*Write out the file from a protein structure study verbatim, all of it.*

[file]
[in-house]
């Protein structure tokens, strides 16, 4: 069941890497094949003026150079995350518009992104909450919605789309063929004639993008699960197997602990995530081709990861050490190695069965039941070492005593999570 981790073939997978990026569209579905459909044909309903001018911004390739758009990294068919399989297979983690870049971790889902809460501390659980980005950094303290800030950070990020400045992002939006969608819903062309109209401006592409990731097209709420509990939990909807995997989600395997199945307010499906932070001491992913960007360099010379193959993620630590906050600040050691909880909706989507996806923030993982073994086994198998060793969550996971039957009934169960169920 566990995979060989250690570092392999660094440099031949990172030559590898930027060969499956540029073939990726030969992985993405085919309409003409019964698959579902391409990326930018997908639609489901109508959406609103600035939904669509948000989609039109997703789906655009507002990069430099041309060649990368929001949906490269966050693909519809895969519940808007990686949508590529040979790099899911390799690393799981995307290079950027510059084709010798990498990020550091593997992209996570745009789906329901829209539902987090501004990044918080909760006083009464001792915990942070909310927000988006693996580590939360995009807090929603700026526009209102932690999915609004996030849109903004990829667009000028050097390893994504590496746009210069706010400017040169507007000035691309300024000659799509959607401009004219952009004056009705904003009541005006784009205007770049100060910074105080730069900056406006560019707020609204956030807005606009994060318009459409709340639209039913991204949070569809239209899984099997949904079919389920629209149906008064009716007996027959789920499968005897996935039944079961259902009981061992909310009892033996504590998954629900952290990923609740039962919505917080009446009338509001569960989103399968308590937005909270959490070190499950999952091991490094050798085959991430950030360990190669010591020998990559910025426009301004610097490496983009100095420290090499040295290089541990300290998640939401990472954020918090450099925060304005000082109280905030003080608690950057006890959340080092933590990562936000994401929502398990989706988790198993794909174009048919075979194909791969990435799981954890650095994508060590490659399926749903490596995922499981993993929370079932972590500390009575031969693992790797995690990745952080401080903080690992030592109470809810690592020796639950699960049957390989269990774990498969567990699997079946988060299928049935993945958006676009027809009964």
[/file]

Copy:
[in-house]
């Protein structure tokens, strides 16, 4: 069941890497094949003026150079995350518009992104909450919605789309063929004639993008699960197997602990995530081709990861050490190695069965039941070492005593999570 981790073939997978990026569209579905459909044909309903001018911004390739758009990294068919399989297979983690870049971790889902809460501390659980980005950094303290800030950070990020400045992002939006969608819903062309109209401006592409990731097209709420509990939990909807995997989600395997199945307010499906932070001491992913960007360099010379193959993620630590906050600040050691909880909706989507996806923030993982073994086994198998060793969550996971039957009934169960169920 566990995979060989250690570092392999660094440099031949990172030559590898930027060969499956540029073939990726030969992985993405085919309409003409019964698959579902391409990326930018997908639609489901109508959406609103600035939904669509948000989609039109997703789906655009507002990069430099041309060649990368929001949906490269966050693909519809895969519940808007990686949508590529040979790099899911390799690393799981995307290079950027510059084709010798990498990020550091593997992209996570745009789906329901829209539902987090501004990044918080909760006083009464001792915990942070909310927000988006693996580590939360995009807090929603700026526009209102932690999915609004996030849109903004990829667009000028050097390893994504590496746009210069706010400017040169507007000035691309300024000659799509959607401009004219952009004056009705904003009541005006784009205007770049100060910074105080730069900056406006560019707020609204956030807005606009994060318009459409709340639209039913991204949070569809239209899984099997949904079919389920629209149906008064009716007996027959789920499968005897996935039944079961259902009981061992909310009892033996504590998954629900952290990923609740039962919505917080009446009338509001569960989103399968308590937005909270959490070190499950999952091991490094050798085959991430950030360990190669010591020998990559910025426009301004610097490496983009100095420290090499040295290089541990300290998640939401990472954020918090450099925060304005000082109280905030003080608690950057006890959340080092933590990562936000994401929502398990989706988790198993794909174009048919075979194909791969990435799981954890650095994508060590490659399926749903490596995922499981993993929370079932972590500390009575031969693992790797995690990745952080401080903080690992030592109470809810690592020796639950699960049957390989269990774990498969567990699997079946988060299928049935993945958006676009027809009964």